According to several Yankees I spoke to tonight, including the two main ones -- the Captain and the Skipper -- no purpose would be served by, say, hiring a guy to throw knucklers in batting practice on the night of the game, even if The Boss routinely used to bring in a flutterballer before his club was to face Tim Wakefield.
"There's no value to it because everyone's knuckleball is different,'' Derek Jeter told me. "And you never know where it's going.''
According to Jeter, the problem is not adjusting to the speed of the knuckleball -- and Dickey throws his knuckleball in the low 80s, harder than most -- but to the side-to-side movement. "You'll figure out the speed after the first couple of pitches,'' Jeter said. "But you'll never figure out the movement because it's never the same twice.''
Girardi said no unusual preparation was planned, or necessary, going into a game against a pitcher with an 11-1 record and 2.00 ERA who has yet to allow an earned run in June.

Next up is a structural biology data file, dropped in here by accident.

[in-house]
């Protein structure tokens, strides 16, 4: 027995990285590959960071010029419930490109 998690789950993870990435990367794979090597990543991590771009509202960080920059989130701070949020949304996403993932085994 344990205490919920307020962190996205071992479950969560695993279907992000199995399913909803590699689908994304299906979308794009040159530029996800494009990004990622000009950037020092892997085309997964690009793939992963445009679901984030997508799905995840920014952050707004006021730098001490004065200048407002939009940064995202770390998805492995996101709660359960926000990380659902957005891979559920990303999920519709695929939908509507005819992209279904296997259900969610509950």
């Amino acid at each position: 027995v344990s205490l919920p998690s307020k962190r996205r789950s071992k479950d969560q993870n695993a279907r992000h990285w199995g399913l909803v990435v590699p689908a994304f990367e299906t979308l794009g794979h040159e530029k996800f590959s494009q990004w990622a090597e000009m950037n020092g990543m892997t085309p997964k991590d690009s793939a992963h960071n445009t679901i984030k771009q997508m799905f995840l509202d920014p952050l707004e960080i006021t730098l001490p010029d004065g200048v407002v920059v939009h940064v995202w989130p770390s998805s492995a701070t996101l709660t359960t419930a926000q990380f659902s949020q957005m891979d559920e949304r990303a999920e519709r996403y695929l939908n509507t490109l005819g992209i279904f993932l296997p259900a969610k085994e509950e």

"I think it's business as usual tonight,'' Girardi said. "You know what you're going to see going in there. If he's on it's going to be difficult to hit, that's the bottom line. It's very similar to facing any other pitchers. You got to look for mistakes.''
To Girardi, the most impressive thing about Dickey this year is neither the W/L record or the ERA. "I think the amazing thing is the amount of strikes he throws with it,'' Girardai said. "It's supposed to a pitch that's hard to control but he seems to have pretty good control of it.''
Dickey has walked just 21 batters in 99 innings, by far the lowest ratio on either starting staff.